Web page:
Association of long-term exposure to ambient air pollutants with prolonged sleep latency: The Henan Rural Cohort Study

Yan Wang, Xiaotian Liu, Gongbo Chen, Runqi Tu, Tanko Abdulai, Dou Qiao, Xue liu, Xiaokang Dong, Zhicheng Luo, Yikang Wang, Ruiying Li, Wenqian Huo, Songcheng Yu, Yuming Guo, Shanshan Li, Chongjian Wang

Research output: Contribution to journalArticleResearchpeer-review

Abstract

Background: Prolonged sleep latency is associated with far-reaching public health consequences. Although evidence about the effect of air pollution on sleep problem has been shown, the effect on sleep latency remained unknown. The study aimed to analyze the association between long-term exposure to air pollution and prolonged sleep latency in rural China. Methods: In all, 27935 participants were included in the study from Henan Rural Cohort Study. A satellite-based spatiotemporal model was used to evaluate the 3-year average concentration of air pollutants at the home address of participants before the baseline survey. Air pollutants included NO2 (nitrogen dioxide), PM1 (particulate matter with aerodynamic diameters ≤1 μm), PM2.5 (particulate matter with aerodynamic diameters ≤ 2.5 μm), and PM10 (particulate matter with aerodynamic diametes ≤ 10 μm). A logistic regression model was conducted to assess the odds ratio (OR) and 95% confidence interval (95% CI) between air pollutants and prolonged sleep latency. Results: There were 5825 (20.85%) participants with prolonged sleep latency. The average concentration of NO2, PM1, PM2.5, and PM10 were 38.22 (2.54) μg/m3, 56.29 (1.75) μg/m3, 72.30 (1.87) μg/m3, and 130.01 (4.58) μg/m3. The odds ratio (95%CI) of prolonged sleep latency with an IQR increase of NO2, PM1, PM2.5, and PM10 were 1.59 (1.33–1.90), 1.23 (1.13–1.33), 1.28 (1.13–1.45) and 1.43 (1.22–1.67). The stratified analysis showed the effect of air pollutants was stronger among those with stroke. Conclusion: Long-term exposure to NO2, PM1, PM2.5 and PM10 were associated with prolonged sleep latency. The adverse impact of air pollution should be considered when treating sleep problems.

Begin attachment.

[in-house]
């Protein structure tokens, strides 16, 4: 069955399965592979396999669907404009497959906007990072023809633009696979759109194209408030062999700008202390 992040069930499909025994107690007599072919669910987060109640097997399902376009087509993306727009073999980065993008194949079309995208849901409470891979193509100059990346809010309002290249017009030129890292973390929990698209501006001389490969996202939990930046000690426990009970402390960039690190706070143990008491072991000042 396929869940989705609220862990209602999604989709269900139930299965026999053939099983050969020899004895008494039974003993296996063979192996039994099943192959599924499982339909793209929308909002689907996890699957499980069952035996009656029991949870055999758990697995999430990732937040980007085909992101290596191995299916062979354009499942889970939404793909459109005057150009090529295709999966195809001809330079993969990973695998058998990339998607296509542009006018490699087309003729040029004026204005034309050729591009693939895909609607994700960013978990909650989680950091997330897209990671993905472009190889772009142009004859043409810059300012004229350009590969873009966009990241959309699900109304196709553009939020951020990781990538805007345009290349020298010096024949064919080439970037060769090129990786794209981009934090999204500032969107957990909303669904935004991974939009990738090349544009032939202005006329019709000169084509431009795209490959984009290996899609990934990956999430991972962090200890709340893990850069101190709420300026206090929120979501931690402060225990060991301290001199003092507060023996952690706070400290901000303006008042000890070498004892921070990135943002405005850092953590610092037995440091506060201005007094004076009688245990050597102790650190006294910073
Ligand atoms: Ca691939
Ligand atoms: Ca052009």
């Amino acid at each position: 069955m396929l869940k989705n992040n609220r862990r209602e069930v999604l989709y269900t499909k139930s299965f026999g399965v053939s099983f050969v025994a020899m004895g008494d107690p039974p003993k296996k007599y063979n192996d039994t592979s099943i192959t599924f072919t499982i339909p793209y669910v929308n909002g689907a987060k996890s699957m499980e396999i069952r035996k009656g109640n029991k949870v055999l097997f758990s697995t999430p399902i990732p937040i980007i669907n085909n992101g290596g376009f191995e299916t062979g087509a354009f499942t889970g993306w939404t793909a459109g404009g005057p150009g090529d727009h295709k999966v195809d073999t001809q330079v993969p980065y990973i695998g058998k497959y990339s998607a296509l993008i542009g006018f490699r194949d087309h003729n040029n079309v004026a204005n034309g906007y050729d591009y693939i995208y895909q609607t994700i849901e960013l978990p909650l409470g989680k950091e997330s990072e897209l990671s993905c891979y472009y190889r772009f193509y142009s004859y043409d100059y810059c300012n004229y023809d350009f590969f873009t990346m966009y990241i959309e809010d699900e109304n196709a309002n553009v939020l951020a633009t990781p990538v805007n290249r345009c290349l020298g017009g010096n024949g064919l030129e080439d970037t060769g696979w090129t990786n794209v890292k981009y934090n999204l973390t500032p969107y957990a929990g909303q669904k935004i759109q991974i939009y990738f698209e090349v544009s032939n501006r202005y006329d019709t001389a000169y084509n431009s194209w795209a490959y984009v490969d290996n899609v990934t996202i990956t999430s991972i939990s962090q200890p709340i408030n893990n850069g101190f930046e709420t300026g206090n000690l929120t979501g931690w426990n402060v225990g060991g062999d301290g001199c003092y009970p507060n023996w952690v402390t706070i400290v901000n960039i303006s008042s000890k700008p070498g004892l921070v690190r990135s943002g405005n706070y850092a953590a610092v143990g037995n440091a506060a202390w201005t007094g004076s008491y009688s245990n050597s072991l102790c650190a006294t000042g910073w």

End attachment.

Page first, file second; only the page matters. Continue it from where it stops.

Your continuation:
Original languageEnglish
Article number110116
Number of pages6
JournalEnvironmental Research
Volume191
DOIs
Publication statusPublished - Dec 2020

Keywords

  • Air pollution
  • Rural population
  • Sleep latency

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